Burmese Banks Balk as Exchange Rates Rise
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Burmese Banks Balk as Exchange Rates Rise


By THE IRRAWADDY Friday, February 3, 2012


A man leaves an official bureau de change in Rangoon on Dec. 7, 2011. (Photo: Reuters)
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Many official bureaus de change at private banks in Rangoon have stopped purchasing US dollars due to competition from outside moneychangers, say financial sources in the former Burmese capital.

An official from a private bank told The Irrawaddy that while US dollars were buying and selling for 818 kyat at banks along Thein Byu Road, black marketeers were offering 812—better for those buying dollars rather than buying kyat.

“If traders and dealers buy dollars outside and then sell them at banks on Thein Byu Road they will get six kyat profit on the dollar,” he said.

Since the Central Bank of Myanmar amended regulations on Feb. 1 to allow anyone—with or without paperwork—to buy or sell up to US $10,000 at official bureaus de change, those selling dollars have tended to use the official channels.

A woman, who is the person-in-charge at a money changer of the Myawaddy Bank, told The Irrawaddy that private banks had suffered losses under different exchange rates thus, they had limited selling amount.

“We have bought a lot of dollars,” said a clerk at the bureau de change in the Myawaddy Bank. “That’s why we can now only accept $300 maximum at a time.

“However, anyone who wants to sell dollars will not be limited,” she said.

An economist in Rangoon, however, said it is important for the government to act in the short term by amending laws and regulations while implementing a market economy.

“Stop putting up the dollar price and let the exchange rates go up and down in accordance with the market's nature,” said a city economist. “The country’s economy will flourish on that.

A good footballer must be able to play both on a grass pitch and a muddy one,” he said.

“What the government must do is to annul, amend and promulgate whatever laws it can, and prepare in advance for foreign investments,” he concluded.

In September and October last year, the Burmese government granted 17 private banks licenses to change money. The banks opened a total of 57 bureaus de change or money-changing offices with rights to buy and sell US dollars, Euros, Singapore dollars and Foreign Exchange Certificates (FECs).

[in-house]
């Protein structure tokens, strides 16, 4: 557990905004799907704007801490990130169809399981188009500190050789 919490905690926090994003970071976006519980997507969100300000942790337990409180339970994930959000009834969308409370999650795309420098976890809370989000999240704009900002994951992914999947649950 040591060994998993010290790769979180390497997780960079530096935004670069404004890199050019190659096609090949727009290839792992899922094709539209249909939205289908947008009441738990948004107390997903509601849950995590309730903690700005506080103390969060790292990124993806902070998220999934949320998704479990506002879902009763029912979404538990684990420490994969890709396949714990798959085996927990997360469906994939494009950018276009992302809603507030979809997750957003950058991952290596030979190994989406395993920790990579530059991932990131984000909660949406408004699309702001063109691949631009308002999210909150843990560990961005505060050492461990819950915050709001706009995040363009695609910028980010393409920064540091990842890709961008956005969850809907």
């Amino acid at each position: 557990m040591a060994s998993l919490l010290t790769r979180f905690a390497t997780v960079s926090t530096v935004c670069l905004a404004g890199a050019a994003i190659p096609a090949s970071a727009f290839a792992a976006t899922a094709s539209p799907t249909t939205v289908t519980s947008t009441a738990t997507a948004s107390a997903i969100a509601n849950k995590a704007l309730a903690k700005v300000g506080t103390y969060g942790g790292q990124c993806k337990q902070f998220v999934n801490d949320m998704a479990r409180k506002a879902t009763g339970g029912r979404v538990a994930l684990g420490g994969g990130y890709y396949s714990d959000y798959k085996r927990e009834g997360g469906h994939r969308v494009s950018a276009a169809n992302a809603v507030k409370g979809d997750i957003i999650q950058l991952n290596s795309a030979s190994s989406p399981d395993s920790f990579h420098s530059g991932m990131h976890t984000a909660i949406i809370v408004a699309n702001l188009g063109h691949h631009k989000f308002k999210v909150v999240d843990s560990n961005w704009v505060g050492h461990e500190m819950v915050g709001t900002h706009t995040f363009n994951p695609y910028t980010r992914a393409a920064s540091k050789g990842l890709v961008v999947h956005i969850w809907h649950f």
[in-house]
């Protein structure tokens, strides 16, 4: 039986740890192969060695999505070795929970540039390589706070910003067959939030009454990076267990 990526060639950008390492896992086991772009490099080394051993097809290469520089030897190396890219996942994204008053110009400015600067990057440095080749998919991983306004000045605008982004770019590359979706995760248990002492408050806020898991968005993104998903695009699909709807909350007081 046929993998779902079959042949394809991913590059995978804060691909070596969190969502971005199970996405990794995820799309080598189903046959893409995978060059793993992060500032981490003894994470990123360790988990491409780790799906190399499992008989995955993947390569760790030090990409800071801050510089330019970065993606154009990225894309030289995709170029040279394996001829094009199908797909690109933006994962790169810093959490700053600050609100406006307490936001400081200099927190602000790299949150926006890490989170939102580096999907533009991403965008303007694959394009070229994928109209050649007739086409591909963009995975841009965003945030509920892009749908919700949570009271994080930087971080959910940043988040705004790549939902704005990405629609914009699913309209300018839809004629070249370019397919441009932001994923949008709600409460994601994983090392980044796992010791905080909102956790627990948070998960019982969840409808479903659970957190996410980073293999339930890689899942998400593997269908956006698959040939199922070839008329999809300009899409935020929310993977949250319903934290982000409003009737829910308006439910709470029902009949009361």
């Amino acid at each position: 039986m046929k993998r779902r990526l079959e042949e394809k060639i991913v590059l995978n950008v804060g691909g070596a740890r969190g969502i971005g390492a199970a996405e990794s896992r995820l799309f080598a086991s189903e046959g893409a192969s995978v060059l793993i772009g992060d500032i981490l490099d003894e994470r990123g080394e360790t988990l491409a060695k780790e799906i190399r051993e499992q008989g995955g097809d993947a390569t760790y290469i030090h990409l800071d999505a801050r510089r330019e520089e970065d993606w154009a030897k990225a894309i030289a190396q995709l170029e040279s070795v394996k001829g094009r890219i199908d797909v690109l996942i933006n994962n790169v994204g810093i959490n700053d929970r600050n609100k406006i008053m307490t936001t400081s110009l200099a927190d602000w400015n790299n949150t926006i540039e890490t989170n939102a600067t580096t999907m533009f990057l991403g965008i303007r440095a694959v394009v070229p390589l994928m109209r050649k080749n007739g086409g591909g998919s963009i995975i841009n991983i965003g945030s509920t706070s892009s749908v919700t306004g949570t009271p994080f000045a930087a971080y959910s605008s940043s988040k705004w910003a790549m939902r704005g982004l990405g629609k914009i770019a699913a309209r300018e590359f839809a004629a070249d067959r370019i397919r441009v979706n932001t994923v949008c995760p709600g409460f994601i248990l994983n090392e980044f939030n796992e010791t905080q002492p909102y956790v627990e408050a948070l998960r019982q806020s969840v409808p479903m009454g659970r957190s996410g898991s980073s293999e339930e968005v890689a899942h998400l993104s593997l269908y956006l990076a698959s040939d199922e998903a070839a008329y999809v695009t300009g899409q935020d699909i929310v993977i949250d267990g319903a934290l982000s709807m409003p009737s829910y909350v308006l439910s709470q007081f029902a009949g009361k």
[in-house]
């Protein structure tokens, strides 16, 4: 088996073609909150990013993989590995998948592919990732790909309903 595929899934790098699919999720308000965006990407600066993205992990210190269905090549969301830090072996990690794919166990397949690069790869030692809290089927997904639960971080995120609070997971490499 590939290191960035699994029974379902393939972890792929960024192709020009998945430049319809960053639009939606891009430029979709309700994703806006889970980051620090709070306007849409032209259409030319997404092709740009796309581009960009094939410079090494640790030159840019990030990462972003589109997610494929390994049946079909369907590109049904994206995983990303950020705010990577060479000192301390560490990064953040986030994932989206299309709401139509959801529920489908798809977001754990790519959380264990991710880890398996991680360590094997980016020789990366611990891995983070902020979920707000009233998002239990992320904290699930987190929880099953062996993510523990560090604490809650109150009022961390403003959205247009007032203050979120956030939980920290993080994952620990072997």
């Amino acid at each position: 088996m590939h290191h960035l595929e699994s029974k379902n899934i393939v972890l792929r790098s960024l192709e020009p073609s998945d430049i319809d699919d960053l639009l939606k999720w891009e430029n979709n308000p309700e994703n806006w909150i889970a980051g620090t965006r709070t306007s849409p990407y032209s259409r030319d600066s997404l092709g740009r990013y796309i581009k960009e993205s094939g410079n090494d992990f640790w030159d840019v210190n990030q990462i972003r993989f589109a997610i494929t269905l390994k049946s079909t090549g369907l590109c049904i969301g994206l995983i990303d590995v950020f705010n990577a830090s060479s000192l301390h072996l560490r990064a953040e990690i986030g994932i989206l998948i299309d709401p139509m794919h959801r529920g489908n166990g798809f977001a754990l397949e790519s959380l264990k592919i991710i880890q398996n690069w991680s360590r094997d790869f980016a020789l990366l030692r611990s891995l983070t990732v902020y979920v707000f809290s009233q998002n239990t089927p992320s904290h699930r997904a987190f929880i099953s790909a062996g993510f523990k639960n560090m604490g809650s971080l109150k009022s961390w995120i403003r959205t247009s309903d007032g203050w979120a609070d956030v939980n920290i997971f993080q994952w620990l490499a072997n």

Any Burmese citizen wishing to exchange money is obliged to produce an ID card, and submit evidence of where the money came from if the amount is more than $10,000.  

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Marty Myanmar Wrote:
08/02/2012
This thing of dual exchange rate in Myanmar. sometimes I think that the only reason that Myanmar shut itself from the world was to save itself from the shame of running such idiotic policies.

Maybe we don't have any qualified persons at all who can run a proper economy.

The generals are afraid of the US or someone invading the country. But normally it's themselves that they are afraid of most.

Oo Maung Gyi Wrote:
07/02/2012
Burma is a country politically mess and monetarily bankcrupt. Now the country is under the debt of US dollars nearly 12 billion due to mismanagement of two malitary regimes ruled by General Ne Win and Snr.General Than Shwe. Now all tax payers and countrymen have liabilities to pay back this debt so that International Monetary Fund ( IMF ) can make restructure Burma monetary system otherwise no body in the world will come and invest Burma. So President Thein Sein Government unavoidable duty is to cooperate with ASSK to get world support.

Pauk Kyaung Wrote:
06/02/2012
It's amazing in Yangon foreign exchange market. Even in the official exchange centre, the staffs are making money via this process. They are not allowing the people who really want to exchange from US Dollars to Myanmar Kyats not only limit to $300.00, checking US Dollars notes very thoroughly and sensitively. If the US Dollar is a little bit old, they are not accepting at all. They are creating obstacles to this process. However, if their contact came, they allow them to exchange according to the government's limit (ie: maximum US$10,000.00). What ever the law is change, the people in the corrupted mechanism hasn't change. Long way to go for all reforms in Myanmar.

SH Wrote:
04/02/2012
Do you think your news article make any sense? Please compare these two statements from your article.

“If traders and dealers buy dollars outside and then sell them at banks on Thein Byu Road they will get six kyat profit on the dollar,” he said.

“However, anyone who wants to sell dollars will not be limited,” she said.

Oo Maung Gyi Wrote:
04/02/2012
Since Burma is going to open market economy and trade liberalization not necessary to control and make limitation of foreign currency to handle by private sector, so let business peoples handle foreign currency. Once Burma parliament promulgate foreign exchange law, automatically foreign currencies will flows to all banks those have license to handle foreign currencies. The more you control foreign currencies the more it will create black market. Not necessary to afraid of fluctuation it is natural to fluctuate daily then only national currency become strong. For example Thai Baht is very stable now, a US Dollar is Baht 31.30 to 31.45 in between ups and dawn.

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